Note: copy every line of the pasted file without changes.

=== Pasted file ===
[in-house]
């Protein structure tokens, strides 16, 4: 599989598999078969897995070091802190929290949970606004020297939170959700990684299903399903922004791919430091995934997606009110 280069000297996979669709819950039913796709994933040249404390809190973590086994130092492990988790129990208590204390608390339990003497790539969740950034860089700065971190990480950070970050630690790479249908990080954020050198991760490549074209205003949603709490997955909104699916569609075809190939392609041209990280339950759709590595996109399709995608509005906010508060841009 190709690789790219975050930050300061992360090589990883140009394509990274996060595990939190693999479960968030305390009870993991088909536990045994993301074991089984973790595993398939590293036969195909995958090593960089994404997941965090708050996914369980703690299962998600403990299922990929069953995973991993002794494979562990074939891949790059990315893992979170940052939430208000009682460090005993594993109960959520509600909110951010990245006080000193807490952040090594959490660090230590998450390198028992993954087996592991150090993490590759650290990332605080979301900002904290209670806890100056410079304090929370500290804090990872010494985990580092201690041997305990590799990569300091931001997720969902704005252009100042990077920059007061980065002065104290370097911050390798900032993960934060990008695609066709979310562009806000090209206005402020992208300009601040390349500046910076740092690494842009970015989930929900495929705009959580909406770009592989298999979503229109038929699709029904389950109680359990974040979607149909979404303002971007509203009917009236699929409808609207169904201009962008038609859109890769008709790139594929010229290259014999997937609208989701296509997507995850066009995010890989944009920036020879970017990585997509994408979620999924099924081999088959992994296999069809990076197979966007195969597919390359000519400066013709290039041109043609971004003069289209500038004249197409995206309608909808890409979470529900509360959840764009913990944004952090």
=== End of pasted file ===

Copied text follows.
[in-house]
């Protein structure tokens, strides 16, 4: 599989598999078969897995070091802190929290949970606004020297939170959700990684299903399903922004791919430091995934997606009110 280069000297996979669709819950039913796709994933040249404390809190973590086994130092492990988790129990208590204390608390339990003497790539969740950034860089700065971190990480950070970050630690790479249908990080954020050198991760490549074209205003949603709490997955909104699916569609075809190939392609041209990280339950759709590595996109399709995608509005906010508060841009 190709690789790219975050930050300061992360090589990883140009394509990274996060595990939190693999479960968030305390009870993991088909536990045994993301074991089984973790595993398939590293036969195909995958090593960089994404997941965090708050996914369980703690299962998600403990299922990929069953995973991993002794494979562990074939891949790059990315893992979170940052939430208000009682460090005993594993109960959520509600909110951010990245006080000193807490952040090594959490660090230590998450390198028992993954087996592991150090993490590759650290990332605080979301900002904290209670806890100056410079304090929370500290804090990872010494985990580092201690041997305990590799990569300091931001997720969902704005252009100042990077920059007061980065002065104290370097911050390798900032993960934060990008695609066709979310562009806000090209206005402020992208300009601040390349500046910076740092690494842009970015989930929900495929705009959580909406770009592989298999979503229109038929699709029904389950109680359990974040979607149909979404303002971007509203009917009236699929409808609207169904201009962008038609859109890769008709790139594929010229290259014999997937609208989701296509997507995850066009995010890989944009920036020879970017990585997509994408979620999924099924081999088959992994296999069809990076197979966007195969597919390359000519400066013709290039041109043609971004003069289209500038004249197409995206309608909808890409979470529900509360959840764009913990944004952090």